Justice Department and CIA join in destroyed tapes investigation

Justice, CIA to probe destruction of taped interrogations

The Justice Department and the CIA will jointly investigate the destruction of videotapes of CIA interrogations of two al Qaeda suspects, a top official said.

The Justice Department’s assistant attorney general for national security, Kenneth L. Wainstein, announced the investigation Saturday in a letter to the CIA’s top lawyer, John Rizzo.

The probe will determine “whether further investigation is warranted,” Wainstein said.

CIA Director Mike Hayden said his agency will cooperate fully.

“I welcome it as an opportunity to address questions that have arisen over the destruction back in 2005 of videotapes,” he said. Watch the explainer on the CIA tapes controversy

President Bush and Vice President Cheney learned about the videotapes Thursday, when Hayden briefed them about the tapes and their subsequent destruction, administration officials said Friday.Video Watch the explainer on the CIA tapes controversy »

The tapes — showing using newly approved “alternative” interrogation techniques — were recorded in 2002, Hayden said Thursday in a letter to CIA employees.

At least CNN put the “alternative” in quotes. Bush has said that we don’t torture so we must euphemism some prisoners. This is going to drive people crazy trying to keep up with who knew what and when, then what actions they took and why didn’t they do more, Hill Briefed on Waterboarding in 2002

In September 2002, four members of Congress met in secret for a first look at a unique CIA program designed to wring vital information from reticent terrorism suspects in U.S. custody. For more than an hour, the bipartisan group, which included current House Speaker Nancy Pelosi (D-Calif.), was given a virtual tour of the CIA’s overseas detention sites and the harsh techniques interrogators had devised to try to make their prisoners talk.

Which brings us to Congresswoman Jane Harman (D-Venice) Chair of the Homeland Security Subcommittee on Intelligence & Terrorism Risk Assessment who it is said did not do enough to stop the destruction of the tapes. Out of fairness she has replied,

CIA Director Hayden’s public statement yesterday, that some members of Congress were informed about the existence of videotaped interrogations of high value detainees, prompts me to respond.

In early 2003, in my capacity at Ranking Member of the House Intelligence Committee, I received a highly classified briefing on CIA interrogation practices from the agency’s General Counsel. The briefing raised a number of serious concerns and led me to send a letter to the General Counsel. Both the briefing and my letter are classified so I cannot reveal specifics, but I did caution against destruction of any videotapes.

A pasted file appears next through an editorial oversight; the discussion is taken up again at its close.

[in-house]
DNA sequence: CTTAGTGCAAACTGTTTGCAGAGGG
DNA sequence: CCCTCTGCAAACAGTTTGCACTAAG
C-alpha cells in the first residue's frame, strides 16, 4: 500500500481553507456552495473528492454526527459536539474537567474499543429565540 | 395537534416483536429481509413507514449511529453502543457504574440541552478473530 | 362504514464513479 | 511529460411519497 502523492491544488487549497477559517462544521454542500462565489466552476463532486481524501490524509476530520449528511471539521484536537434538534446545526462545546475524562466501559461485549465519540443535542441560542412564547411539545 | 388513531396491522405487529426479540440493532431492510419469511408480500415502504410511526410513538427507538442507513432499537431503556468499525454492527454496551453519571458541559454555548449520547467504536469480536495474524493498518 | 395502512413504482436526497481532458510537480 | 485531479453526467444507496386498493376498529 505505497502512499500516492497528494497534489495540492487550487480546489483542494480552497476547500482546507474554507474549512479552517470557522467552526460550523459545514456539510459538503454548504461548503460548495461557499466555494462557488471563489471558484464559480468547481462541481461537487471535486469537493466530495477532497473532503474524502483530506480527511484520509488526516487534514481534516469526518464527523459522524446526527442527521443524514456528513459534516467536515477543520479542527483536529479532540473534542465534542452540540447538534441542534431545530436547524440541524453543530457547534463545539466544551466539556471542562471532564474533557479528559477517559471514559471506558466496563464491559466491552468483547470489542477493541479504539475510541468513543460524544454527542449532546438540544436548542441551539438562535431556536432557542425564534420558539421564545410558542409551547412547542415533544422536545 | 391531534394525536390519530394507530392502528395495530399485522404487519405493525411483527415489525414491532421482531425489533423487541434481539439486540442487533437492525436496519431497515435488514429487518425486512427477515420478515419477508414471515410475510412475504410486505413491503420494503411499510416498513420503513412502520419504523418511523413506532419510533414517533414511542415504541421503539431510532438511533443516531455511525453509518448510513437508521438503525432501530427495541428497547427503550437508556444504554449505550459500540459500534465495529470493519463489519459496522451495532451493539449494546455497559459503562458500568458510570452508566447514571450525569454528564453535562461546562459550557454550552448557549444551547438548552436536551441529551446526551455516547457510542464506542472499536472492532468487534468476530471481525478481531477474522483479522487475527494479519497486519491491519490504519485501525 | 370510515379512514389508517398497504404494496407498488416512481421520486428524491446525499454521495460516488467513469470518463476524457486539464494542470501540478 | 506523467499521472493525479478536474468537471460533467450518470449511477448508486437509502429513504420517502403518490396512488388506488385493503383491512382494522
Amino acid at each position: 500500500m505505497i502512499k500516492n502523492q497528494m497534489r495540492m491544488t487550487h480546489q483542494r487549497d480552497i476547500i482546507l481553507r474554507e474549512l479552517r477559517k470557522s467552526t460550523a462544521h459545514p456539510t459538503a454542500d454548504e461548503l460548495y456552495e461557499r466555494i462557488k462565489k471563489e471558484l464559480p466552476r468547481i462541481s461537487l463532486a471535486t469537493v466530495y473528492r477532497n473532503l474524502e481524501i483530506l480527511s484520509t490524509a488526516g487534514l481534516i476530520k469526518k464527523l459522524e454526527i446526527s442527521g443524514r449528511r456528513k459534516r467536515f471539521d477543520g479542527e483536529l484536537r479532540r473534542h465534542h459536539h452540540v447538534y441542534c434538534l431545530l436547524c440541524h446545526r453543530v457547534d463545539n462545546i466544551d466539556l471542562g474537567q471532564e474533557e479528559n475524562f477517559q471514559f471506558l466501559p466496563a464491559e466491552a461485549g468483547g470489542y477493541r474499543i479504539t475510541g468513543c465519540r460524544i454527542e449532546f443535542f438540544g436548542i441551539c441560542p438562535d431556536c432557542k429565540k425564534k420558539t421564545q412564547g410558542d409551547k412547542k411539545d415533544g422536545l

Given the nature of the classification, I was not free to mention this subject publicly until Director Hayden disclosed it yesterday. To my knowledge, the Intelligence Committee was never informed that any videotapes had been destroyed. Surely I was not.

This matter must be promptly and fully investigated and I call for my letter of February 2003, which was never responded to and has been in the CIA’s files ever since, to be declassified.

Anyway No Quarter has a run down on who was in charge of what at the CIA from 2002 forward, More on Torture Tapes

And then there is the question of the DDO and ADDO. When the tapes were made Jim Pavitt was the Director of Operations (the guy in charge of the spies) and his Deputy was Stephen Kappes. But Stephen Kappes quit the CIA in a snit with CIA Director Porter Goss in November 2004, so he was not around in 2005 when the tapes were destroyed. Jose Rodriguez replaced Kappes. However, Kappes returned to the CIA with the current Director, Michael Hayden, and is the Deputy Director of the outfit. Stephen Kappes is likely to find himself in the hot seat answering some tough questions about the making of those tapes in the coming days. And Kappes must immediately recuse himself from any role in the current investigation of the matter at CIA.

Another personality likely to keep the media frenzy boiling is Kyle “Dusty” Foggo. Dusty replaced Buzzy Krongard, as the Executive Director of the CIA and was in that position when Jose Rodriguez allegedly moved unilaterally to destroy the tapes. Buzzy was Executive Director when the tapes were made.

Jose may present some porblems for Silvestre Reyes, the Democratic chairman of the House Permanent Select Committee on Intelligence, since Rodriguez and Reyes are said to be friends. Not a particularly big deal since Reyes can and should recluse himself should Rodriguez become a focus of the investigation. Since the doors at the CIA leadership posts seem to have been revolving we’re bound to hear more names dragged in as things progress.